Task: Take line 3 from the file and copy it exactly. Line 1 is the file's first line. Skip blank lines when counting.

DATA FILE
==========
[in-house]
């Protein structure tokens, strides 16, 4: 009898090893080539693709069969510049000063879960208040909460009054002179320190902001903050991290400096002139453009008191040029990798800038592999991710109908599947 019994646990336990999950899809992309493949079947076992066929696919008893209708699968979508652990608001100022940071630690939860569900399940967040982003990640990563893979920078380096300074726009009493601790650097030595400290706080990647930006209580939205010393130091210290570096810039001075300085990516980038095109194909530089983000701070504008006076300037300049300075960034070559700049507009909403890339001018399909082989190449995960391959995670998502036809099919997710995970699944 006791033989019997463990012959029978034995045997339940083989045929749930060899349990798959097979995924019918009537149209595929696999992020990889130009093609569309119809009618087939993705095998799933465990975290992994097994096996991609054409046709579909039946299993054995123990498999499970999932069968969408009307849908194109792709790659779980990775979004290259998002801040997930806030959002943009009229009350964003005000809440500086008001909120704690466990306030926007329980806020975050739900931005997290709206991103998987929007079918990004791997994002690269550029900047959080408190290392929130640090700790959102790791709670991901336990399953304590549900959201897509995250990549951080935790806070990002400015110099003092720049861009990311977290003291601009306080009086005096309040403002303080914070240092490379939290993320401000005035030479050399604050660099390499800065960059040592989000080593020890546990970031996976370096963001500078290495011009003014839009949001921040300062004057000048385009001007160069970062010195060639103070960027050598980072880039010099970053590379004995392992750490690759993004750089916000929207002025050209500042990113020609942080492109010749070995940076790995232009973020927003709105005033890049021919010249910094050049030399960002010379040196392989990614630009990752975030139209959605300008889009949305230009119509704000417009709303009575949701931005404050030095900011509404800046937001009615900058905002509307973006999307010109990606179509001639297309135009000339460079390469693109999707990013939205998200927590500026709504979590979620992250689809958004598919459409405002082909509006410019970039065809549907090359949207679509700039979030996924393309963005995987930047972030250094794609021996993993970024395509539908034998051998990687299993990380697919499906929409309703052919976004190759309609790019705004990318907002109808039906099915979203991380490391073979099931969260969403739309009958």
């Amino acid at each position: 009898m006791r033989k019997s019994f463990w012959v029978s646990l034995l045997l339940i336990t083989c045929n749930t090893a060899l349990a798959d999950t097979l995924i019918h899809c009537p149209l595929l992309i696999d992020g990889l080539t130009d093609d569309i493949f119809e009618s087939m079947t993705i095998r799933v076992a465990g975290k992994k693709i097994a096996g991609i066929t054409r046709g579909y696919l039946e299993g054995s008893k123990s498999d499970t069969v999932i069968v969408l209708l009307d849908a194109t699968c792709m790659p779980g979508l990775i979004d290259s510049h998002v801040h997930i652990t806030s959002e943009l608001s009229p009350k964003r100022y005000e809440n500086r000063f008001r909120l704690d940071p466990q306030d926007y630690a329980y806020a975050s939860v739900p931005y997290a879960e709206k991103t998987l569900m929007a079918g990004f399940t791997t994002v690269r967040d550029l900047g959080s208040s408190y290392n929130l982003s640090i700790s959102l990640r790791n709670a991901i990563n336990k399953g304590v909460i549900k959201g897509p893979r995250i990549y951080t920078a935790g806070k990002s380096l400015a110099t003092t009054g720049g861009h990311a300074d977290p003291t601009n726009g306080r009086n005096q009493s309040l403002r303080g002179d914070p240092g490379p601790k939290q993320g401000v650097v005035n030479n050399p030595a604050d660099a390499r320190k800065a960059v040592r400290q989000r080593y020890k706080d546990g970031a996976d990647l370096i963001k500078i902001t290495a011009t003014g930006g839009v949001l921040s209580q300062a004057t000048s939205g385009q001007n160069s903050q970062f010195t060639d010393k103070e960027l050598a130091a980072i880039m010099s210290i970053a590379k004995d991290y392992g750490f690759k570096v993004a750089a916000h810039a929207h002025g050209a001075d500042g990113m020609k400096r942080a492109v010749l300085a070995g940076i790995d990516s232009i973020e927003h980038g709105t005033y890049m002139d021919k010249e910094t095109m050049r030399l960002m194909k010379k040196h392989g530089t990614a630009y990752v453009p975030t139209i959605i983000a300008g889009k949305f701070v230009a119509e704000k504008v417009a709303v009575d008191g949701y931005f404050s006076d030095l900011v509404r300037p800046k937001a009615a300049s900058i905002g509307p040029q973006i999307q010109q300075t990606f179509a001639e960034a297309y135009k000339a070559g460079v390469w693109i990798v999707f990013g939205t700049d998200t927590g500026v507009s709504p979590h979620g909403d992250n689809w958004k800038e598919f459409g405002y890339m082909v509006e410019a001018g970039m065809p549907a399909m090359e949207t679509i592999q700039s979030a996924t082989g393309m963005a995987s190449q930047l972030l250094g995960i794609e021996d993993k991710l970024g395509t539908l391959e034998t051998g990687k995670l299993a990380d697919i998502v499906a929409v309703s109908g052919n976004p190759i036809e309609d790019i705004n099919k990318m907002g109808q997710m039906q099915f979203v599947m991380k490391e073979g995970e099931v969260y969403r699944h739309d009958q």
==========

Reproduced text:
């Amino acid at each position: 009898m006791r033989k019997s019994f463990w012959v029978s646990l034995l045997l339940i336990t083989c045929n749930t090893a060899l349990a798959d999950t097979l995924i019918h899809c009537p149209l595929l992309i696999d992020g990889l080539t130009d093609d569309i493949f119809e009618s087939m079947t993705i095998r799933v076992a465990g975290k992994k693709i097994a096996g991609i066929t054409r046709g579909y696919l039946e299993g054995s008893k123990s498999d499970t069969v999932i069968v969408l209708l009307d849908a194109t699968c792709m790659p779980g979508l990775i979004d290259s510049h998002v801040h997930i652990t806030s959002e943009l608001s009229p009350k964003r100022y005000e809440n500086r000063f008001r909120l704690d940071p466990q306030d926007y630690a329980y806020a975050s939860v739900p931005y997290a879960e709206k991103t998987l569900m929007a079918g990004f399940t791997t994002v690269r967040d550029l900047g959080s208040s408190y290392n929130l982003s640090i700790s959102l990640r790791n709670a991901i990563n336990k399953g304590v909460i549900k959201g897509p893979r995250i990549y951080t920078a935790g806070k990002s380096l400015a110099t003092t009054g720049g861009h990311a300074d977290p003291t601009n726009g306080r009086n005096q009493s309040l403002r303080g002179d914070p240092g490379p601790k939290q993320g401000v650097v005035n030479n050399p030595a604050d660099a390499r320190k800065a960059v040592r400290q989000r080593y020890k706080d546990g970031a996976d990647l370096i963001k500078i902001t290495a011009t003014g930006g839009v949001l921040s209580q300062a004057t000048s939205g385009q001007n160069s903050q970062f010195t060639d010393k103070e960027l050598a130091a980072i880039m010099s210290i970053a590379k004995d991290y392992g750490f690759k570096v993004a750089a916000h810039a929207h002025g050209a001075d500042g990113m020609k400096r942080a492109v010749l300085a070995g940076i790995d990516s232009i973020e927003h980038g709105t005033y890049m002139d021919k010249e910094t095109m050049r030399l960002m194909k010379k040196h392989g530089t990614a630009y990752v453009p975030t139209i959605i983000a300008g889009k949305f701070v230009a119509e704000k504008v417009a709303v009575d008191g949701y931005f404050s006076d030095l900011v509404r300037p800046k937001a009615a300049s900058i905002g509307p040029q973006i999307q010109q300075t990606f179509a001639e960034a297309y135009k000339a070559g460079v390469w693109i990798v999707f990013g939205t700049d998200t927590g500026v507009s709504p979590h979620g909403d992250n689809w958004k800038e598919f459409g405002y890339m082909v509006e410019a001018g970039m065809p549907a399909m090359e949207t679509i592999q700039s979030a996924t082989g393309m963005a995987s190449q930047l972030l250094g995960i794609e021996d993993k991710l970024g395509t539908l391959e034998t051998g990687k995670l299993a990380d697919i998502v499906a929409v309703s109908g052919n976004p190759i036809e309609d790019i705004n099919k990318m907002g109808q997710m039906q099915f979203v599947m991380k490391e073979g995970e099931v969260y969403r699944h739309d009958q």